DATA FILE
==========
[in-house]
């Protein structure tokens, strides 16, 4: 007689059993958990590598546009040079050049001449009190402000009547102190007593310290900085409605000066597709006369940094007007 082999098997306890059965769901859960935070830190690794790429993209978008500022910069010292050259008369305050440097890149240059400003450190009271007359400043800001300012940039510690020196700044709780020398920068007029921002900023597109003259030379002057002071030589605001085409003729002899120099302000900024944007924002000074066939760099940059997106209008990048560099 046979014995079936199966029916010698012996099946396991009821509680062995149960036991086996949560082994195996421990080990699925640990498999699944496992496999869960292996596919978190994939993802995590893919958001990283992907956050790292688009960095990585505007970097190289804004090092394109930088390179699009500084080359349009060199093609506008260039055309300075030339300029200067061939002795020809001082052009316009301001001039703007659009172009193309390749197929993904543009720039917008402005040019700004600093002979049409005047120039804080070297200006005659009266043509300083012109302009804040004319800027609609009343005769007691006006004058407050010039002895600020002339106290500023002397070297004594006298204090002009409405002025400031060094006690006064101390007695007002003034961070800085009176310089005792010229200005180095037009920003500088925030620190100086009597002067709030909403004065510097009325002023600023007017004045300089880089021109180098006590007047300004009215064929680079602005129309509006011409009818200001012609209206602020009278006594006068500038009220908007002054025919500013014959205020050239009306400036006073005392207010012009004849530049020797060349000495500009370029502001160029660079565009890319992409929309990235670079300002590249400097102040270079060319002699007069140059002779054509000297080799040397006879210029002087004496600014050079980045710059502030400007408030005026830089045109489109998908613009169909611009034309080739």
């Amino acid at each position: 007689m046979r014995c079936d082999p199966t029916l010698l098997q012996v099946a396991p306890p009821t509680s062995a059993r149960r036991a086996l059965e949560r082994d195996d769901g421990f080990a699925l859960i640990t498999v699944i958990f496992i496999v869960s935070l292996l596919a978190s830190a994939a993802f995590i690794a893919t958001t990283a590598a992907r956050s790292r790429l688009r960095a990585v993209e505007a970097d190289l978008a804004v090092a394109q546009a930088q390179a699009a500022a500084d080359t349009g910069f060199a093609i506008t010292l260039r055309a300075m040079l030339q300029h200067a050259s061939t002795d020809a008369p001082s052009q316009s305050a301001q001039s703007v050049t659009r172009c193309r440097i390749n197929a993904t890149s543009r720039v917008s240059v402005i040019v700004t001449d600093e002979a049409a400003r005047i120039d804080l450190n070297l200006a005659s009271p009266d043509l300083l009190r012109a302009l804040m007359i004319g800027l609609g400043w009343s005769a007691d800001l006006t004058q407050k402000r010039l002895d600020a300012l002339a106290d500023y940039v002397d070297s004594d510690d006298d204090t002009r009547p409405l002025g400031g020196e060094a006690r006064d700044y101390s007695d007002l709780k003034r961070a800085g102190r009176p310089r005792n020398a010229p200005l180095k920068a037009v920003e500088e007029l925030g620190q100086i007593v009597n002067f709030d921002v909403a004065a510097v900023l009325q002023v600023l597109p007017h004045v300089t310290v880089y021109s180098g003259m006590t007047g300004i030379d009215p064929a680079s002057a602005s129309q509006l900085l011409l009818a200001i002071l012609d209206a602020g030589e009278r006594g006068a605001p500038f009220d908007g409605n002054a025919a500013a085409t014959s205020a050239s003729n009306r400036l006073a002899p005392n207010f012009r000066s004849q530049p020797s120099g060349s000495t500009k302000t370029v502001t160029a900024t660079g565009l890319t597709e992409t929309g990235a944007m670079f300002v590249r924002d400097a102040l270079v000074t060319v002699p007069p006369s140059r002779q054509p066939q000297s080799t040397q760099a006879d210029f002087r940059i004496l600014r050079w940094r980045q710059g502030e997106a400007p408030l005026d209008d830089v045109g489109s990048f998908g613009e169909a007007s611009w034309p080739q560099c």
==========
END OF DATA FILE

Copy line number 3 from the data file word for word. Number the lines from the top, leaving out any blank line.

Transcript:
């Amino acid at each position: 007689m046979r014995c079936d082999p199966t029916l010698l098997q012996v099946a396991p306890p009821t509680s062995a059993r149960r036991a086996l059965e949560r082994d195996d769901g421990f080990a699925l859960i640990t498999v699944i958990f496992i496999v869960s935070l292996l596919a978190s830190a994939a993802f995590i690794a893919t958001t990283a590598a992907r956050s790292r790429l688009r960095a990585v993209e505007a970097d190289l978008a804004v090092a394109q546009a930088q390179a699009a500022a500084d080359t349009g910069f060199a093609i506008t010292l260039r055309a300075m040079l030339q300029h200067a050259s061939t002795d020809a008369p001082s052009q316009s305050a301001q001039s703007v050049t659009r172009c193309r440097i390749n197929a993904t890149s543009r720039v917008s240059v402005i040019v700004t001449d600093e002979a049409a400003r005047i120039d804080l450190n070297l200006a005659s009271p009266d043509l300083l009190r012109a302009l804040m007359i004319g800027l609609g400043w009343s005769a007691d800001l006006t004058q407050k402000r010039l002895d600020a300012l002339a106290d500023y940039v002397d070297s004594d510690d006298d204090t002009r009547p409405l002025g400031g020196e060094a006690r006064d700044y101390s007695d007002l709780k003034r961070a800085g102190r009176p310089r005792n020398a010229p200005l180095k920068a037009v920003e500088e007029l925030g620190q100086i007593v009597n002067f709030d921002v909403a004065a510097v900023l009325q002023v600023l597109p007017h004045v300089t310290v880089y021109s180098g003259m006590t007047g300004i030379d009215p064929a680079s002057a602005s129309q509006l900085l011409l009818a200001i002071l012609d209206a602020g030589e009278r006594g006068a605001p500038f009220d908007g409605n002054a025919a500013a085409t014959s205020a050239s003729n009306r400036l006073a002899p005392n207010f012009r000066s004849q530049p020797s120099g060349s000495t500009k302000t370029v502001t160029a900024t660079g565009l890319t597709e992409t929309g990235a944007m670079f300002v590249r924002d400097a102040l270079v000074t060319v002699p007069p006369s140059r002779q054509p066939q000297s080799t040397q760099a006879d210029f002087r940059i004496l600014r050079w940094r980045q710059g502030e997106a400007p408030l005026d209008d830089v045109g489109s990048f998908g613009e169909a007007s611009w034309p080739q560099c």